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Environmental Chemist Wilma Subra on the Barnett Shale Bonanza and Its Costs

By 2008, the high price of natural gas, coupled with the novel combination of hydraulic fracturing and horizontal drilling, touched off a modern-day gold rush in the Barnett Shale. Regulators were caught on their heels.

"They moved forward very rapidly, and state regulatory programs had a difficult time catching up," says Wilma Subra, a chemist and MacArthur Genius Grant fellow who was featured in the documentary Gasland. "They pulled field staff in to write permits."

The communities at the shale boom's epicenter have only just begun to understand how unconventional gas production affects their bodies. But that's exactly what Subra does. She's spent her life empirically gauging the effects of heavy industry and oil and gas exploration, drilling and production on those who live in its midst. She started out at the Gulf South Research Institute, a bio-tech thinktank contracted by the EPA to conduct environmental impact studies. She started her own consulting firm in New Iberia, Louisiana, in 1981, specifically to assist communities grappling with environmental issues.

More recently, she testified before a congressional committee about the health effects clean-up workers face following the Deepwater Horizon oil spill in the Gulf of Mexico. She's conducted sampling in North Texas communities like Argyle, Dish and Flower Mound, and in other major shale plays across the country, where natural gas extraction moved out of the pastures and into populated areas. Regulatory oversight has been ineffectual to nonexistent, she says. As a result, people became living laboratories in an unprecedented mineral play.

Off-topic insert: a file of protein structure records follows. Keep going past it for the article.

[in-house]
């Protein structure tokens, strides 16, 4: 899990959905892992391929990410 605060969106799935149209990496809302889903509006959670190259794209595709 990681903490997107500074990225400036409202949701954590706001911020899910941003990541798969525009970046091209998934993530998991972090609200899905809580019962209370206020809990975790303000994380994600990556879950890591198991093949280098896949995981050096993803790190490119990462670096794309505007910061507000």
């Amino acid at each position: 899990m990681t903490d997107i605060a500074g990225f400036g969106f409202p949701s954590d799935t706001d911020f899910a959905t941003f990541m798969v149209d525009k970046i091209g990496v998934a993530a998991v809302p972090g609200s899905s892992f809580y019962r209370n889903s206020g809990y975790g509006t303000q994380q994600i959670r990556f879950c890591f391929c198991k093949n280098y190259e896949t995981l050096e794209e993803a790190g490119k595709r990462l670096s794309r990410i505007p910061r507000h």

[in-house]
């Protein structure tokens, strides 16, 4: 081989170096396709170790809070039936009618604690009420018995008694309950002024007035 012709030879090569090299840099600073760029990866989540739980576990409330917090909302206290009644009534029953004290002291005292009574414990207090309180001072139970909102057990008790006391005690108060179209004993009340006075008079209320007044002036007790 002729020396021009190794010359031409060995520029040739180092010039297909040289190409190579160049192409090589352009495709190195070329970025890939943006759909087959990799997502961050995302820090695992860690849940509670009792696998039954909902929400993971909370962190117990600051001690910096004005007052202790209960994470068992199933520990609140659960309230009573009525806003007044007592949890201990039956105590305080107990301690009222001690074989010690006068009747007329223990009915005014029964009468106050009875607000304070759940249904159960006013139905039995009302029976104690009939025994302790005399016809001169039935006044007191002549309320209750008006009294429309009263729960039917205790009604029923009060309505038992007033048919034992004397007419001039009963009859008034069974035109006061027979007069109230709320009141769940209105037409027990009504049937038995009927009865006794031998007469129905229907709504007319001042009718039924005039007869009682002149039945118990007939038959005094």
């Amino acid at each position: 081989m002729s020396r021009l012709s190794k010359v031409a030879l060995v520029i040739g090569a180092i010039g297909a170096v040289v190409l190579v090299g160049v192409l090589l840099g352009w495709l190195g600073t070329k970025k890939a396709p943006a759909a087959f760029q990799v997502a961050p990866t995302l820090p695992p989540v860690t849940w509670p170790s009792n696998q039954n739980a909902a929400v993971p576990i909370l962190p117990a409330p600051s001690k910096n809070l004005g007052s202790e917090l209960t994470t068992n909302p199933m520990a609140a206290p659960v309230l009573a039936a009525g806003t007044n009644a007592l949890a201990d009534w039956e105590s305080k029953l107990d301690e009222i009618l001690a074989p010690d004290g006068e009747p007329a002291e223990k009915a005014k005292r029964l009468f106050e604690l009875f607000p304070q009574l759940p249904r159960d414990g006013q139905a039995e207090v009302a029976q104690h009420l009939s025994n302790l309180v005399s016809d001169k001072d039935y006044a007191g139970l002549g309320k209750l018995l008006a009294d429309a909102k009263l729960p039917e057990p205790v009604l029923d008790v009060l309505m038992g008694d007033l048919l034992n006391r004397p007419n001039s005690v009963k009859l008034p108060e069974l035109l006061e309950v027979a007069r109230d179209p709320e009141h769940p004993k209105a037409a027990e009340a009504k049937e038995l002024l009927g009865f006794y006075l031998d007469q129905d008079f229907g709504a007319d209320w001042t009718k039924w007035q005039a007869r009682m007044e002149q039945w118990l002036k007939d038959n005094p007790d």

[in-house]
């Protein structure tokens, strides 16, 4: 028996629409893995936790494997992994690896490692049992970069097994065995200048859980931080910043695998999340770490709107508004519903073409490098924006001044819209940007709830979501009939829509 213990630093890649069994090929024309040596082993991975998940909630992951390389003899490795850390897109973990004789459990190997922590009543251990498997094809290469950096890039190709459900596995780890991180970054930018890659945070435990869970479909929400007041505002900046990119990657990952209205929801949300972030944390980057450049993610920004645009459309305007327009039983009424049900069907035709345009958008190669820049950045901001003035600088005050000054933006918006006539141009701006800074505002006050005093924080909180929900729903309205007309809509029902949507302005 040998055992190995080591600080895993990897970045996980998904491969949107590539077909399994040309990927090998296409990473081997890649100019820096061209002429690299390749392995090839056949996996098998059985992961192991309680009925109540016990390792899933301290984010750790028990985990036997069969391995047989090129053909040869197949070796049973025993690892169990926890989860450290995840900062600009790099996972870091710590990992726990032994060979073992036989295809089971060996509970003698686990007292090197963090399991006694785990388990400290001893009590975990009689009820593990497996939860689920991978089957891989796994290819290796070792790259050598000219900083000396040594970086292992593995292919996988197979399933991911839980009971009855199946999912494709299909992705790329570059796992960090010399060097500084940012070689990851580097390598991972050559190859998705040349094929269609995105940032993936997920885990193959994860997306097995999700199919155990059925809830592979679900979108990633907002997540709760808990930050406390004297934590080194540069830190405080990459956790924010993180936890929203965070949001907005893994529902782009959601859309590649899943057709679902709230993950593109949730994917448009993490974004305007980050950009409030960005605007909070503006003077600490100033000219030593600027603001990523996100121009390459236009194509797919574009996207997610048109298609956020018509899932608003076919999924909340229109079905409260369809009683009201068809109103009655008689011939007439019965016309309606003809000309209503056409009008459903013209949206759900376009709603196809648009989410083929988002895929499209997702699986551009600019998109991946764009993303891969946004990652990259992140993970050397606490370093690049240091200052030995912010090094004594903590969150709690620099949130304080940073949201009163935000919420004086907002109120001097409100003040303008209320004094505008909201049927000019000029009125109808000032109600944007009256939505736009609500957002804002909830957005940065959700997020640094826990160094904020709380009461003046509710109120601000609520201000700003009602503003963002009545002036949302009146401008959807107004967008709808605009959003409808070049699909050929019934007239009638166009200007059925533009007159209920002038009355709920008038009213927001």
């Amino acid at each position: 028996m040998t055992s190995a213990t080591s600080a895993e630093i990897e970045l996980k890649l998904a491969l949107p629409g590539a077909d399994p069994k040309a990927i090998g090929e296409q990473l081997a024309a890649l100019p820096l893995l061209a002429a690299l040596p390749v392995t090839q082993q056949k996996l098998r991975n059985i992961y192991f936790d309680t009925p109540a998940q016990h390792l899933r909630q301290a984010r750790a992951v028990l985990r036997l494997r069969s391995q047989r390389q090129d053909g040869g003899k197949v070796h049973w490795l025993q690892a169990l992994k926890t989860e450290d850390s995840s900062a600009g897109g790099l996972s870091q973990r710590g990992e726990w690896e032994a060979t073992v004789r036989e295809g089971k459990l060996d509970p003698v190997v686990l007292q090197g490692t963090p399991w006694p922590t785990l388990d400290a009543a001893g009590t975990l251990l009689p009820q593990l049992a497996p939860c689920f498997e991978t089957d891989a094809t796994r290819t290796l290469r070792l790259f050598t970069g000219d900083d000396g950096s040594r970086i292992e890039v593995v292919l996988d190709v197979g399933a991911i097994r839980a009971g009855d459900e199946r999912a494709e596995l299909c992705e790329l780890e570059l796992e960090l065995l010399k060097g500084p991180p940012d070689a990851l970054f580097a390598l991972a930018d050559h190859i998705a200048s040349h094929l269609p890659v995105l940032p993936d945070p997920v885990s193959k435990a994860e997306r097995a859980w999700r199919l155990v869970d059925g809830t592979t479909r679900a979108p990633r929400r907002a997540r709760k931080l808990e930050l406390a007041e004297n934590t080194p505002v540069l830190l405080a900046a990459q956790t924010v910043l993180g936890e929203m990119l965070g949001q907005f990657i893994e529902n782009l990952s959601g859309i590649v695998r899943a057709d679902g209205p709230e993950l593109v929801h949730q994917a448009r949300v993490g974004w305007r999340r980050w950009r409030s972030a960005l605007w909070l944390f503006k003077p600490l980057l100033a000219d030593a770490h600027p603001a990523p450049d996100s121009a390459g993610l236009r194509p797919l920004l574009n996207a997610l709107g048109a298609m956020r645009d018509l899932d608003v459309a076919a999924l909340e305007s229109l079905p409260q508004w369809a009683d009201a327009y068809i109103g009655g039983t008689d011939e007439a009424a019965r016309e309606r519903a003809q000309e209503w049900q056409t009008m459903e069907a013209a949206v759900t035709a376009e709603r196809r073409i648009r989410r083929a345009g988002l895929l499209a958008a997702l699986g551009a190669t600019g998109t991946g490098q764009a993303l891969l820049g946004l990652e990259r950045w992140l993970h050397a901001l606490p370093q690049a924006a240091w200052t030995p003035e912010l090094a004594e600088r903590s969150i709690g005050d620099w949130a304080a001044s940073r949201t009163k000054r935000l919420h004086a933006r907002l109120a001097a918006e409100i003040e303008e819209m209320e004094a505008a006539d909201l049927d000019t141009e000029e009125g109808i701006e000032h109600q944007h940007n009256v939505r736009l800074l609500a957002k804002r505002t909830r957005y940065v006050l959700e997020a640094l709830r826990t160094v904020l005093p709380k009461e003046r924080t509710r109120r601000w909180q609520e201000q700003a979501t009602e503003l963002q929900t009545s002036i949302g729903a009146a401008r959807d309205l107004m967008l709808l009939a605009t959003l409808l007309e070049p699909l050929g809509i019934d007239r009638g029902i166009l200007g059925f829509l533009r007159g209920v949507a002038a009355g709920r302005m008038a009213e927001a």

"We're seeing surface water contamination from leaks and spills of produced water. We're seeing deeper groundwater contamination from the failure of cement and casing. We're seeing air emissions from produced fluids, compressor stations, and along pipelines," Subra says.

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Exposure begins, she says, with respiratory problems, skin rashes, neurological impairments and finally cardiovascular issues.

"We find [volatile organic compounds] in the air. A lot of methane and ethane in the air. In the water, we find materials used in drilling and fracks: the volatiles, the [semi-volatile organic compounds] and heavy metals," she says.

Subra recommends that homeowners test their water before drilling operations begin, so that they can establish background levels for certain contaminants associated with fracking before it's too late. "I've compiled a list of what chemicals you should be testing for in water: volatiles, semi-volatiles, heavy metals and radioactivity. There's lots of naturally occurring radium that comes from the formation that contaminates fracking fluid before it comes back up."

Subra says she recently met with the Texas Commission on Environmental Quality and the EPA regarding sickness in several North Texas towns. Regulators, she says, are evaluating whether to shut down nuisance operators.

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